Chasing Sprint Event
Thanks as always to the usual suspects ... the course team of Grahame and Andrew; the IT team of Eddie, Trevor, Steve, Martin; the helper team of Irene, Margaret, Sue, Jen, Andrea, Dave, Jan, Dave, Alex, Chris, Ian, Simon, Pete, Rae. Achieving a 12.30 + time for a fully-controlled Chase wasn't too bad, but can definitely be improved.
Thanks to Norman Gillson and Ed Braney for allowing us access to the campus and use of the pavilion - an excellent facility that could easily sustain a far bigger turnout. Thanks also to Kirsten Warren for allowing us use of Platt Fields.
It was good to see people travelling from all over the place for this specialist
form of entertainment; it was disappointing to see almost total abstinence from
neighbouring clubs DEE, SELOC and even MDOC itself outside of the helper group.
With 51 runners we haven't exactly made a loss, but we've had a higher turnout
at every local event of the last year. OK, this is the third year we've used
the same areas and maps in the same way - but they're fine for the purpose and
Grahame's planning seemed to be well received. I tend to agree with the view
that these events need to be joined up in some way to make for a series, which
will bring in a few more of the committed sprinters (maybe a University Series;
maybe a NorthWest Series).
But what do we have to do to get mainstream attention ?
I would like to continue support of University orienteering, and to me campus-based races are a perfect way of doing so. If anyone has suggestions on improvements in format, timing, etc, I'm interested ... johnbritton at ntlworld.com
Platt Fields is probably not the most challenging area, either technically or physically, on MDOC's books. The main route choices involve going clockwise or anticlockwise round the lake and whether to take a left hand or right hand path route through the central OOB area. Courses were therefore planned to try and ensure that these choices had to be made.
I relied on the Condes software to measure the distances, but when Andrew checked them more carefully (a complex process involving string, sealing wax and a theodolite), we did shorten them a little. Winning times on all 4 courses were surprisingly close to what we hoped for.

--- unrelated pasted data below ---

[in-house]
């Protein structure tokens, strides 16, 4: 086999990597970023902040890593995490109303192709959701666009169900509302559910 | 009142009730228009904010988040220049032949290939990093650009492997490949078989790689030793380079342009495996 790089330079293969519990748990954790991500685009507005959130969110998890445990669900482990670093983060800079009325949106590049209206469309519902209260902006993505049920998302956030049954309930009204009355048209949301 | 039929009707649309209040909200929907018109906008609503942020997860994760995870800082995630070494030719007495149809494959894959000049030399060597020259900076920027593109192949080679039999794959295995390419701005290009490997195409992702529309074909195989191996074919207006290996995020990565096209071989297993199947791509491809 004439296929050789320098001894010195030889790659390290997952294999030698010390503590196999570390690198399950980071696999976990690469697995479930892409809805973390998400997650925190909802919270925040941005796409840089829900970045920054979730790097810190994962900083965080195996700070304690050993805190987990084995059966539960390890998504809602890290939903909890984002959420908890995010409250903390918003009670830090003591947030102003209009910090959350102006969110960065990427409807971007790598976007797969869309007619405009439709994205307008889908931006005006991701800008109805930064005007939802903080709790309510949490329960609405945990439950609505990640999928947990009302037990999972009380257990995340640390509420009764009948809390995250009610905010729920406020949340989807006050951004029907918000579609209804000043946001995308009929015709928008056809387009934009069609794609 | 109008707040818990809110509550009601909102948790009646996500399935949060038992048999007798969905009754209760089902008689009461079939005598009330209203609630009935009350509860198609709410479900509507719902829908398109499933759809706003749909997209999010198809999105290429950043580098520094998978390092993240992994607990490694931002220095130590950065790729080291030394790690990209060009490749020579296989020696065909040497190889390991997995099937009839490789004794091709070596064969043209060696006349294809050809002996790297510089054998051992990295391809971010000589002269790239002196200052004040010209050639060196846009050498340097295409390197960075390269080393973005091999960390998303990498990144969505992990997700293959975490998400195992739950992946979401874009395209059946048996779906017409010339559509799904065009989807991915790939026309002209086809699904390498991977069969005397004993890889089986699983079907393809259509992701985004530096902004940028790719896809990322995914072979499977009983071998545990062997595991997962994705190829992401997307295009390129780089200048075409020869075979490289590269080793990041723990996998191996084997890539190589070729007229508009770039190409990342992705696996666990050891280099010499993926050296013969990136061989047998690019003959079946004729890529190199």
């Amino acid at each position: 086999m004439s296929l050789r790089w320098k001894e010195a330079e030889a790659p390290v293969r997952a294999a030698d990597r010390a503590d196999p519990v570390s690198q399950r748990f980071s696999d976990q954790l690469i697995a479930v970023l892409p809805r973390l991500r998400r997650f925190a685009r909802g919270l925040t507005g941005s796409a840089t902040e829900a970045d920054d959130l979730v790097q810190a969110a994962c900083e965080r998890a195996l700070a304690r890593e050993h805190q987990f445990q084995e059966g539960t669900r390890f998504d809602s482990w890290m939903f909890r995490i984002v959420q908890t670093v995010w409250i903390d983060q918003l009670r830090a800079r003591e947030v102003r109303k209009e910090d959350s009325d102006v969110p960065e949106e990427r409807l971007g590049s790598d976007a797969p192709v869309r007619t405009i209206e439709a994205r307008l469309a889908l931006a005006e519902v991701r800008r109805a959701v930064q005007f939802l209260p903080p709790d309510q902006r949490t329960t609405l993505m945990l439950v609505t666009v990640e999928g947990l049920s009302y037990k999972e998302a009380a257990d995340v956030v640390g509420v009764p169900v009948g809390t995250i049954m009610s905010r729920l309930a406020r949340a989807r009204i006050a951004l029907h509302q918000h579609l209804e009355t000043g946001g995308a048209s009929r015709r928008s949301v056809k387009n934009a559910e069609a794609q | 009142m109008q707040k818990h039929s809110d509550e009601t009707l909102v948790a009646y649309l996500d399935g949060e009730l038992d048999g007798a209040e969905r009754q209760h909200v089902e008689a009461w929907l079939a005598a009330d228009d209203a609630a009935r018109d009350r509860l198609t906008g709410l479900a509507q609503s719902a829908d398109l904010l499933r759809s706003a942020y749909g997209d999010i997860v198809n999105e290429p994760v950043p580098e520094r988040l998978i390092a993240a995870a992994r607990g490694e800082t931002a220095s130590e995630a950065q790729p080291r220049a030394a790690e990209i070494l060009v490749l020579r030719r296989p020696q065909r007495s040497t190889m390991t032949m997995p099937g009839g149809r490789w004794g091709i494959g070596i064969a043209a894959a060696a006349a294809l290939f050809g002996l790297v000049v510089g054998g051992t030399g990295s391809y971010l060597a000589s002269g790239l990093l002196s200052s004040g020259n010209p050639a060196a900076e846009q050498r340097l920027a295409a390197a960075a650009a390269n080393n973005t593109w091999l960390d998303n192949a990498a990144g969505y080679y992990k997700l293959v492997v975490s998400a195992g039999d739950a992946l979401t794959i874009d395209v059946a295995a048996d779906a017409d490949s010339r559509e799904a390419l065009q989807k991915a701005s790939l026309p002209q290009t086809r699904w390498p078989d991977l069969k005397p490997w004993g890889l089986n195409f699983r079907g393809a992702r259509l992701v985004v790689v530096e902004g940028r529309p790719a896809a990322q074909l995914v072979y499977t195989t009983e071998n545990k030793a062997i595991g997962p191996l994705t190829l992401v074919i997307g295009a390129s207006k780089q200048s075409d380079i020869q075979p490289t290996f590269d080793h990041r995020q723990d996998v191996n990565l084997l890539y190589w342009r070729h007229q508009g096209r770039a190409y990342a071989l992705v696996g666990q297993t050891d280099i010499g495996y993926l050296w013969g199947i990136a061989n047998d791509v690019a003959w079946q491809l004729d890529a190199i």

There was some discussion about controls 2 and 3 being in a straight line on Course 3. Control 2 was used to introduce an element of route choice (totally absent if not included), and, in any case, there is quite a deviation from the straight line If you look at it carefully. I remain unrepentant on that one, although I would agree that where the line from 2-3 crosses the lake, it does appear much more prominent - and "takes the eye".
Some of the control circles in the area round the sunken garden near the finish were quite difficult to see on the map - we should probably have spotted this.
Fallowfield Campus is a great little area for Sprint O. The ISSOM 2007 map (originally produced for last year's event) is much more legible than the original one used previously, although I was initially surprised to see that many of the features on the original map were no longer on the update. Some of them were reintroduced for this one.
The emphasis here was again on route choice - and attempting to ensure that
most legs involved a major change of direction. Once again Andrew's patent measuring
device showed the actual distances were significantly greater than Condes figures
(in fact Course 3 was revealed to be longer than Course 2 - no problem I just
switched them round!)) and some judicious shortening was carried out.
Again, the winning times were of the order I planned for, and from the comments I heard, most people seem to have enjoyed their runs.
Just a brief note on the delay in getting the Chasing sprint underway. I had always felt that a 12.00 base time was a tad optimistic. I think we could have made it, but circumstances beyond the shuffler's control introduced an inevitable 15 minute delay, and with communications stretched, I didn't react decisively enough, and we lost another 15 minutes. Apologies to those who were adversely affected by this. The lesson has been learned for the next time.
A final note of thanks to the control hangers, watchers, shufflers and collectors who did a great job. Special thanks to Jan Ellis and Dave McCann who intercepted a group of Rusholme's finest making off with one of the Platt Field's controls - presumably to use in an event in one of the adjacent parks.
Thanks for coming - I hope you enjoyed it as much as I did.
The use of the neighbouring but very different areas of Platt Fields and Fallowfield Campus makes an interesting orienteering challenge, with maps at different specifications and different scales, and quite different types of thinking are required for each area.
Grahame Crawshaw produced some excellent courses, which seemed to be enjoyed by everyone. The course lengths were about right, judging from the winning times. We had some top competitors on the men's and women's open courses, but obviously the winning times for the other classes depend very much upon who turns up.
The organisation of the event was excellent, even though the carefully calculated timetable for shifting controls between the two areas was unavoidably delayed. The willing team of MDOC helpers put out controls, guarded groups of them in each area, and moved them quickly and efficiently from Platt Fields to Fallowfield. The timing of the chasing start was very well planned and carried out. The only problem was a slight difference in synchrony of the watch used for the chasing start and the timing of the SI boxes for those who used a punching start. This was quickly corrected after the event by SI supremo Eddie Speak.
An excellent event, and I am sorry that more competitors didn't turn up to enjoy it.